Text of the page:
First Things on The Passion of the Christ: two thumbs up
The March issue of First Things arrived today, and in it, Russell Hittinger (Catholic Studies prof at the U. of Tulsa) and Elizabeth Lev (Christian art and architecture prof at Duquesne's Rome campus) write approvingly of Gibson's movie. A couple of items:
Hittinger and Lev argue that although there are elements of the film which do not come from the Gospel narratives, none of the additions violate the narratives. Addressing the question of the influence of Ven. Anne Catherine Emmerich, they write, "the question of how much of this imagery was inspired by Emmerich's visions is inessential, for such imagery and ideas about in traditional Christian liturgy, hymnody, and iconography."
They also argue that the film is something in the vein of the medieval passion plays. The movie, they claim, is "nearly the opposite of the arcane and politically fraught tradition of the passion play. [...] Gibson denies the audience any shred of political or religious triumph, or, for that matter, defeat. [...] It is hard to imagine anyone coming out of Gibson's movie with an appetite for a religiously politicized passion. If anything, this is the definitive post-passion-play passion."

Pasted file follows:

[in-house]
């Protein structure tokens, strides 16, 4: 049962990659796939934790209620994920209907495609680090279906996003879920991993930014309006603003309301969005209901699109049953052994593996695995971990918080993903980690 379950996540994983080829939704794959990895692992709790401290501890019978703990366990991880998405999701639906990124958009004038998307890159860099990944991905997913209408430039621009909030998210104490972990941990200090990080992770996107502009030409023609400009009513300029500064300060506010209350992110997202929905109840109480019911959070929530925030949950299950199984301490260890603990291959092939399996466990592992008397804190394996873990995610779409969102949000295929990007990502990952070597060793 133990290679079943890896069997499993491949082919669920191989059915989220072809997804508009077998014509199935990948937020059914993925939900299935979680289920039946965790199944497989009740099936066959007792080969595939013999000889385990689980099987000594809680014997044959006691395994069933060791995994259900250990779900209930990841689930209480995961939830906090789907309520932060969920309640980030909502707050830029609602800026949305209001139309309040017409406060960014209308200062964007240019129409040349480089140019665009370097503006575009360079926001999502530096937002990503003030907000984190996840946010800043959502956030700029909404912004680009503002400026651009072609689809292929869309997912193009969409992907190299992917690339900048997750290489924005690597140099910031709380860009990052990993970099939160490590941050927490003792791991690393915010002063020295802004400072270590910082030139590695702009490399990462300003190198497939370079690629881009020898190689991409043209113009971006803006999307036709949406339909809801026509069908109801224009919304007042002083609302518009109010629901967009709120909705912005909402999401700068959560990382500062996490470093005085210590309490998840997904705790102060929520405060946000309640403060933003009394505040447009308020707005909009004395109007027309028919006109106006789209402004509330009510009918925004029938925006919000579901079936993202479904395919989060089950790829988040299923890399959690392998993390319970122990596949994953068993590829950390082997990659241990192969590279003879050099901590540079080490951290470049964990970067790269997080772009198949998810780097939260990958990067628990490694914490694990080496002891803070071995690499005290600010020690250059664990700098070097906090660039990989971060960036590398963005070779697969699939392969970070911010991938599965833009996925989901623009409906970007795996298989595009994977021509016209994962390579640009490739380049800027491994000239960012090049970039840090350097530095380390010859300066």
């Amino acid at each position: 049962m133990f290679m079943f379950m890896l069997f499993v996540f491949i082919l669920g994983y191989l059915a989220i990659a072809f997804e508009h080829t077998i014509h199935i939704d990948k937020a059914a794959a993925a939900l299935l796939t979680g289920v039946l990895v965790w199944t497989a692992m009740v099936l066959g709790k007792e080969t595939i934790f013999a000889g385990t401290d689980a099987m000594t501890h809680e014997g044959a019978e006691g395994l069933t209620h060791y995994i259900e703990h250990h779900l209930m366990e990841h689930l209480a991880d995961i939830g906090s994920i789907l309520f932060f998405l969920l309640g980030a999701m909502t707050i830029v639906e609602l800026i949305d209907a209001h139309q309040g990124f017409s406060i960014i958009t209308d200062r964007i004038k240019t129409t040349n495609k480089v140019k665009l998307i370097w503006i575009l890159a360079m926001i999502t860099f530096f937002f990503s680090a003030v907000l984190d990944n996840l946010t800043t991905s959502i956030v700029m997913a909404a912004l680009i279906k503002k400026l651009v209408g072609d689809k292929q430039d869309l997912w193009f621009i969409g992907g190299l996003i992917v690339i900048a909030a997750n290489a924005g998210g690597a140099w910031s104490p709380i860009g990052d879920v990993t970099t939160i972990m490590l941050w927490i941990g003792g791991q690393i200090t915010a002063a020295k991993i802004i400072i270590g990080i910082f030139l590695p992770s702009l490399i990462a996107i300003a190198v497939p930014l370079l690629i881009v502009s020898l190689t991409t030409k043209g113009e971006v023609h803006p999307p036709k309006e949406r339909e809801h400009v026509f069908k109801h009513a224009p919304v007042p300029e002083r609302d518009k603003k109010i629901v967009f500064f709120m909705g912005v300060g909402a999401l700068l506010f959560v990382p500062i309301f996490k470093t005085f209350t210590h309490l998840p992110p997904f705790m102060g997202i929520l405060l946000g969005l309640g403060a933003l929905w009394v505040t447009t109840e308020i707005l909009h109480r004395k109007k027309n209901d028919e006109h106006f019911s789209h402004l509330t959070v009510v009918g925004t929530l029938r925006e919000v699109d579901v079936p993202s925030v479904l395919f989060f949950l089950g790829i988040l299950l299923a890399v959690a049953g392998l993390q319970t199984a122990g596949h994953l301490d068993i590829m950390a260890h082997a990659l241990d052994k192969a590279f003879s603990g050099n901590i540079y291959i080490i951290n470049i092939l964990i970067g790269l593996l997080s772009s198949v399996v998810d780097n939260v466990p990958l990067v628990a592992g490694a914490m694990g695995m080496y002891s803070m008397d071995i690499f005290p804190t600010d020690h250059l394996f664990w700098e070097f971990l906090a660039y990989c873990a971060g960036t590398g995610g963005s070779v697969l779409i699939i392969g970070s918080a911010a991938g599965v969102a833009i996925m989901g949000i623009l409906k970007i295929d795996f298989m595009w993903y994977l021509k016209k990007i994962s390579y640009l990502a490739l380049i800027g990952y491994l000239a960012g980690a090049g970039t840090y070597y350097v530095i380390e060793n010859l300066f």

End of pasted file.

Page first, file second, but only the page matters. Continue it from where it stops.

Their conclusion: this is "the best movie ever made about Jesus Christ."
Between this article and Gibson's interview Monday night, I'm very excited to see the film.